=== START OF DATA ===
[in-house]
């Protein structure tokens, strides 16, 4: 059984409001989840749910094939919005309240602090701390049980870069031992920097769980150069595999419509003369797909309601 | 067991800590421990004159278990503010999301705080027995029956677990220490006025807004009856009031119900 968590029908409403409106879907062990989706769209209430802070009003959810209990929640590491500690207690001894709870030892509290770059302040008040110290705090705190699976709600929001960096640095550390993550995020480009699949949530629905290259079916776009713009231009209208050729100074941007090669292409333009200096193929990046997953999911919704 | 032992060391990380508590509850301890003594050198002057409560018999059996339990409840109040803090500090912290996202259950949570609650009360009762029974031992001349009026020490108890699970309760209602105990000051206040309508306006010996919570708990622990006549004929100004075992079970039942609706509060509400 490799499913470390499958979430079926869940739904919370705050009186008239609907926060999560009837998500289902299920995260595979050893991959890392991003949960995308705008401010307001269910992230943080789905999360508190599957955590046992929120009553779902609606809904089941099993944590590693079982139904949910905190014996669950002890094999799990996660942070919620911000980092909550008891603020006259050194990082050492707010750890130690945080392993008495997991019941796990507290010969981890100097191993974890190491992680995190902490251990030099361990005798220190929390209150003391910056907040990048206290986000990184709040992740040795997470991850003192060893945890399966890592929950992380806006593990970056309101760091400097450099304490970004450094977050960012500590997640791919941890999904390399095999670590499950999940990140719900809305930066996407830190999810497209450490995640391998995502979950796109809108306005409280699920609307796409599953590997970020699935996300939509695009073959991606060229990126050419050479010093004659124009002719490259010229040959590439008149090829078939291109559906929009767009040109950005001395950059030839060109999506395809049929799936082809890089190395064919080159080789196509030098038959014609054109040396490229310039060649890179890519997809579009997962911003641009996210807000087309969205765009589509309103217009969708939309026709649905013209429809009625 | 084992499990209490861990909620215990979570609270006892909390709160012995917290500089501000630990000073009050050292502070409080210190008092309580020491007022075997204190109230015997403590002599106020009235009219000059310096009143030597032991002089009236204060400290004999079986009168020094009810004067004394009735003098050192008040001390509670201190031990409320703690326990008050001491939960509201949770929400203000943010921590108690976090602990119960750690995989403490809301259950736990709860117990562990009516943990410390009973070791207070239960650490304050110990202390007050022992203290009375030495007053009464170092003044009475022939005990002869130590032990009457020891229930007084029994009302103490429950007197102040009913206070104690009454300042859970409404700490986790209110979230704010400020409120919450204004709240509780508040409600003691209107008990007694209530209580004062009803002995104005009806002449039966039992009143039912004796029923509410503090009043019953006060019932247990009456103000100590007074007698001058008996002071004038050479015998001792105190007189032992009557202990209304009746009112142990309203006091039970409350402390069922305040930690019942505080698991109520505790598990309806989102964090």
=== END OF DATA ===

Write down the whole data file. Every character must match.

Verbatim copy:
[in-house]
């Protein structure tokens, strides 16, 4: 059984409001989840749910094939919005309240602090701390049980870069031992920097769980150069595999419509003369797909309601 | 067991800590421990004159278990503010999301705080027995029956677990220490006025807004009856009031119900 968590029908409403409106879907062990989706769209209430802070009003959810209990929640590491500690207690001894709870030892509290770059302040008040110290705090705190699976709600929001960096640095550390993550995020480009699949949530629905290259079916776009713009231009209208050729100074941007090669292409333009200096193929990046997953999911919704 | 032992060391990380508590509850301890003594050198002057409560018999059996339990409840109040803090500090912290996202259950949570609650009360009762029974031992001349009026020490108890699970309760209602105990000051206040309508306006010996919570708990622990006549004929100004075992079970039942609706509060509400 490799499913470390499958979430079926869940739904919370705050009186008239609907926060999560009837998500289902299920995260595979050893991959890392991003949960995308705008401010307001269910992230943080789905999360508190599957955590046992929120009553779902609606809904089941099993944590590693079982139904949910905190014996669950002890094999799990996660942070919620911000980092909550008891603020006259050194990082050492707010750890130690945080392993008495997991019941796990507290010969981890100097191993974890190491992680995190902490251990030099361990005798220190929390209150003391910056907040990048206290986000990184709040992740040795997470991850003192060893945890399966890592929950992380806006593990970056309101760091400097450099304490970004450094977050960012500590997640791919941890999904390399095999670590499950999940990140719900809305930066996407830190999810497209450490995640391998995502979950796109809108306005409280699920609307796409599953590997970020699935996300939509695009073959991606060229990126050419050479010093004659124009002719490259010229040959590439008149090829078939291109559906929009767009040109950005001395950059030839060109999506395809049929799936082809890089190395064919080159080789196509030098038959014609054109040396490229310039060649890179890519997809579009997962911003641009996210807000087309969205765009589509309103217009969708939309026709649905013209429809009625 | 084992499990209490861990909620215990979570609270006892909390709160012995917290500089501000630990000073009050050292502070409080210190008092309580020491007022075997204190109230015997403590002599106020009235009219000059310096009143030597032991002089009236204060400290004999079986009168020094009810004067004394009735003098050192008040001390509670201190031990409320703690326990008050001491939960509201949770929400203000943010921590108690976090602990119960750690995989403490809301259950736990709860117990562990009516943990410390009973070791207070239960650490304050110990202390007050022992203290009375030495007053009464170092003044009475022939005990002869130590032990009457020891229930007084029994009302103490429950007197102040009913206070104690009454300042859970409404700490986790209110979230704010400020409120919450204004709240509780508040409600003691209107008990007694209530209580004062009803002995104005009806002449039966039992009143039912004796029923509410503090009043019953006060019932247990009456103000100590007074007698001058008996002071004038050479015998001792105190007189032992009557202990209304009746009112142990309203006091039970409350402390069922305040930690019942505080698991109520505790598990309806989102964090």